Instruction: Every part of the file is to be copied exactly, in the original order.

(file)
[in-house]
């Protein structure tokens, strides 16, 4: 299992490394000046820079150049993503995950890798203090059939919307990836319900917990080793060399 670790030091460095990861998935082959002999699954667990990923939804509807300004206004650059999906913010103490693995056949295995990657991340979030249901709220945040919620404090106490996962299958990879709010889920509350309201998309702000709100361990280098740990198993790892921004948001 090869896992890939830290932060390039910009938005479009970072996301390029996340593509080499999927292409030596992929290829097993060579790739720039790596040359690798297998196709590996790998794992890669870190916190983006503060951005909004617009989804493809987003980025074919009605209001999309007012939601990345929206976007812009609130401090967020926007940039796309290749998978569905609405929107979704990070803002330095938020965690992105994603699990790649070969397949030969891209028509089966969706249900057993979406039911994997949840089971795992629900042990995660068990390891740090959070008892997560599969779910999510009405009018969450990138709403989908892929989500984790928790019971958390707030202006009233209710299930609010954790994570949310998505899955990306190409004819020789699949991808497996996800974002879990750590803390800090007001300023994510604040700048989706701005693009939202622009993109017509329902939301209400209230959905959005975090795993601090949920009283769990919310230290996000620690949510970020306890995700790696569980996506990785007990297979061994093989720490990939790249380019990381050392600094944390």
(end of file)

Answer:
[in-house]
């Protein structure tokens, strides 16, 4: 299992490394000046820079150049993503995950890798203090059939919307990836319900917990080793060399 670790030091460095990861998935082959002999699954667990990923939804509807300004206004650059999906913010103490693995056949295995990657991340979030249901709220945040919620404090106490996962299958990879709010889920509350309201998309702000709100361990280098740990198993790892921004948001 090869896992890939830290932060390039910009938005479009970072996301390029996340593509080499999927292409030596992929290829097993060579790739720039790596040359690798297998196709590996790998794992890669870190916190983006503060951005909004617009989804493809987003980025074919009605209001999309007012939601990345929206976007812009609130401090967020926007940039796309290749998978569905609405929107979704990070803002330095938020965690992105994603699990790649070969397949030969891209028509089966969706249900057993979406039911994997949840089971795992629900042990995660068990390891740090959070008892997560599969779910999510009405009018969450990138709403989908892929989500984790928790019971958390707030202006009233209710299930609010954790994570949310998505899955990306190409004819020789699949991808497996996800974002879990750590803390800090007001300023994510604040700048989706701005693009939202622009993109017509329902939301209400209230959905959005975090795993601090949920009283769990919310230290996000620690949510970020306890995700790696569980996506990785007990297979061994093989720490990939790249380019990381050392600094944390």